Sunday 10 December 2017

Judge asks family living in Four Seasons to consider 'more modest accommodation'

Ann Marie Glennon Cully
Ann Marie Glennon Cully

A FAMILY cannot continue indefinitely in "extraordinarily expensive" accommodation in Dublin's five star Four Seasons Hotel until their flood-damaged home in is repaired, a judge said today.

Ann Marie Glennon Cully and her children Zane and Zara might consider "reducing their standard of living" to "more modest accommodation", Mr Justice Peter Kelly said in the High Court.


He described as "very reasonable" an offer by insurer AXA to pay €645,000 towards reinstating their "effectively derelict" home at Victoria House, St John's Road, Sandymount, Dublin, and funding alternative accommodation until works were complete.


AXA's offer also gave an option of seeking additional payments should the works cost more and, while he could not compel them to accept it: "I would not look a gift horse in the mouth".


The family, whose home was first flood damaged in late 2009 and who moved into the hotel in October 2011,  are adults who "have to behave sensibly" and it was up to them to get on with the repairs, he said.


Ms Glennon Cully had engaged three loss adjusters but dispensed with their services, three engineers "met a similar fate" and a broker "likewise departed the scene", he said.


"It is difficult to see how any insurance company can be expected to deal with a claim where the dramatis personae are constantly changing."


The family could also not reasonably expect to be accommodated in the Four Seasons for "a seemingly never ending period of time until advisers are found to satisfy them."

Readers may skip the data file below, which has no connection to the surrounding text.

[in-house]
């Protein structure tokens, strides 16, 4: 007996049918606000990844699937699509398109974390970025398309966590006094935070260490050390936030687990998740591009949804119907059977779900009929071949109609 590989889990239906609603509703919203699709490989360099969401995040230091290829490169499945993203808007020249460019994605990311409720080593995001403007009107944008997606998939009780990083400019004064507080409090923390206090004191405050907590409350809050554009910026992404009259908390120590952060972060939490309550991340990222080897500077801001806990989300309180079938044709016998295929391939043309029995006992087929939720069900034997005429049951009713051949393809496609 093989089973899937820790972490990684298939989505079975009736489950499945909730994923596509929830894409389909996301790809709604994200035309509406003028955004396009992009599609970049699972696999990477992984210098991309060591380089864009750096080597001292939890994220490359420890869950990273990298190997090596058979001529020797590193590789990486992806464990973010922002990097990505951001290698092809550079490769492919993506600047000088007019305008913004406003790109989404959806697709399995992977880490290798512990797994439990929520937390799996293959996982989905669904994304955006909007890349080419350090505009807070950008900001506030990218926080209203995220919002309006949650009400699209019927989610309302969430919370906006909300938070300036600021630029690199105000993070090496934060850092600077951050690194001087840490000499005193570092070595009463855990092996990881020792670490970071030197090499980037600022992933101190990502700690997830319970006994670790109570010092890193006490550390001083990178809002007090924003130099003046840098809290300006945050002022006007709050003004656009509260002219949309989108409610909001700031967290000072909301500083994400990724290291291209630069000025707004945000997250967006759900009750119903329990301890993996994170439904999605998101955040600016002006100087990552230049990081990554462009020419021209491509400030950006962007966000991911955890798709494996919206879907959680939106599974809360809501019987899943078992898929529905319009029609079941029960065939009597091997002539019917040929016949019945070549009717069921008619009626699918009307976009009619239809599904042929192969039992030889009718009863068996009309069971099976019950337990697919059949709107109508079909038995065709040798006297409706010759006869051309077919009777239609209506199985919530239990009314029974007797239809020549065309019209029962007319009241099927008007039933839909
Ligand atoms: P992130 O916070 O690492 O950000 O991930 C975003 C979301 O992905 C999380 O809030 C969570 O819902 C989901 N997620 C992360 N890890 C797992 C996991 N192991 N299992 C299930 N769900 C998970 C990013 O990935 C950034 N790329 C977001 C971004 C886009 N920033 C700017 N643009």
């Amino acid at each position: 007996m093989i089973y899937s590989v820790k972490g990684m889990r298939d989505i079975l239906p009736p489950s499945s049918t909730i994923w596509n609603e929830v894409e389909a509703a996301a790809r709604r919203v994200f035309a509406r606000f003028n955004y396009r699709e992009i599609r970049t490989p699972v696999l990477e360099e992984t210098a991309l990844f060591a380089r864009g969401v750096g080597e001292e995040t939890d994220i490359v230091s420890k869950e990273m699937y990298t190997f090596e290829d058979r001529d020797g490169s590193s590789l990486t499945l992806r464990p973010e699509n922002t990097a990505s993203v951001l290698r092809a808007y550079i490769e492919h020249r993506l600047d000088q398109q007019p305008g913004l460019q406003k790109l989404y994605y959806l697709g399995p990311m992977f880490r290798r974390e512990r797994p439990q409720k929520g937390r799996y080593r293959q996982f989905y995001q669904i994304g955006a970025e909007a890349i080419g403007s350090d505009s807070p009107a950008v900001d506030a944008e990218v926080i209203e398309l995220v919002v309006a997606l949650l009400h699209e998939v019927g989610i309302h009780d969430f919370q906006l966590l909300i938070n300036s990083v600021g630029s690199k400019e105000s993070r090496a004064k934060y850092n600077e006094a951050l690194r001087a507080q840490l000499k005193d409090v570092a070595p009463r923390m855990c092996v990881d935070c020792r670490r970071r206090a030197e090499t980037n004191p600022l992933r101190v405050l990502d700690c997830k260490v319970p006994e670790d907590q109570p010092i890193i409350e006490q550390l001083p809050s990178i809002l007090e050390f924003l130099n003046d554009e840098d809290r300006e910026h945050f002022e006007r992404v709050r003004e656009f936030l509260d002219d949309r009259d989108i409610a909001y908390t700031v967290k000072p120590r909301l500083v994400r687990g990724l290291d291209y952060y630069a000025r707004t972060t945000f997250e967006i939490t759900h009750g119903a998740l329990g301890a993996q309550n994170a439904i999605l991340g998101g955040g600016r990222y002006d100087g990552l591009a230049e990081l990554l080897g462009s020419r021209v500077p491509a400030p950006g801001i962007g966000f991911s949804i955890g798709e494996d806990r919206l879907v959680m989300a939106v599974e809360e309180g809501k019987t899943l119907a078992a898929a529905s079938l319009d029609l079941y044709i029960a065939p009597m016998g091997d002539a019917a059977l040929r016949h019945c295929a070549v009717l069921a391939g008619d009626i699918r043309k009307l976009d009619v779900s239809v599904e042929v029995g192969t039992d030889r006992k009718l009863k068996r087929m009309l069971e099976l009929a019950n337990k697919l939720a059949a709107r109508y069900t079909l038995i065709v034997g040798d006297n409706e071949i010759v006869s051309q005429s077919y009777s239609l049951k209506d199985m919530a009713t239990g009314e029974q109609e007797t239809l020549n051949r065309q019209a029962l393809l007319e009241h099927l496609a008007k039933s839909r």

Earlier, he said it seemed works were underway at Victoria House when the first flooding incident occurred in late 2009. While the court had heard "graphic descriptions" of the damage and the family claimed they wanted to repair it and move back in, it was "remarkable" nothing substantial had been done to date, especially as AXA previously paid some €159,000.


There was "no reasonable basis" for criticising AXA as it had tried to sensibly resolve the claim, he said.


He made the comments when refusing the family's application for certain orders against AXA Insurance Ltd pending a full hearing of their action arising from the flood damage in late 2009 and autumn 2011.


The family applied last week for injunctions requiring AXA pay them an interim €100,000 to meet payments including for another six months in the Four Seasons. AXA offered a lump sum of €645,000 after claiming Ann Marie Glennon Cully was "impossible" to deal with and should organise the remediation works herself.


While it was initially indicated the family were likely to accept that offer, that did not happen and the injunction application proceeded yesterday.


Dr Michael Forde SC, for Ms Glennon Cully, sought orders including that AXA pay €645,000 into court to fund repairs and alternative accommodation and directing his side to organise reinstatement works and do their best to get insurance cover.


The family would be "on the side of the street" if the orders were refused, he said. The conditions they had endured before leaving their home were "quite shocking" and AXA, not them, had behaved unreasonably and in breach of their policy.


Paul Fogarty, for AXA, said Victoria House was "a building site" before the water escape of autumn 2009 after which there were "extraordinary delays" by Ms Glennon Cully in making a formal claim and dealing with AXA.


Three years have elapsed since the actual loss occurred but there is still no information about Ms Glennon Cully's proposed works and AXA could no longer deal with her as it was a "dialogue with the deaf".


Since March 2012,  AXA offered the family some €600,000 to do the works themselves. AXA had paid €159,000 "with very little benefit" but it seemed the family want AXA to do the works and insure the premises throughout which would leave AXA open to other claims, he said.


Refusing to order AXA pay the €645,000 offer into court, Mr Justice Kelly said that money was available now to the family should they choose to accept it and the court could not be a "project manager" for repairs. He also refused to order AXA pay €50,000 legal costs of the family or continue to insure the property.

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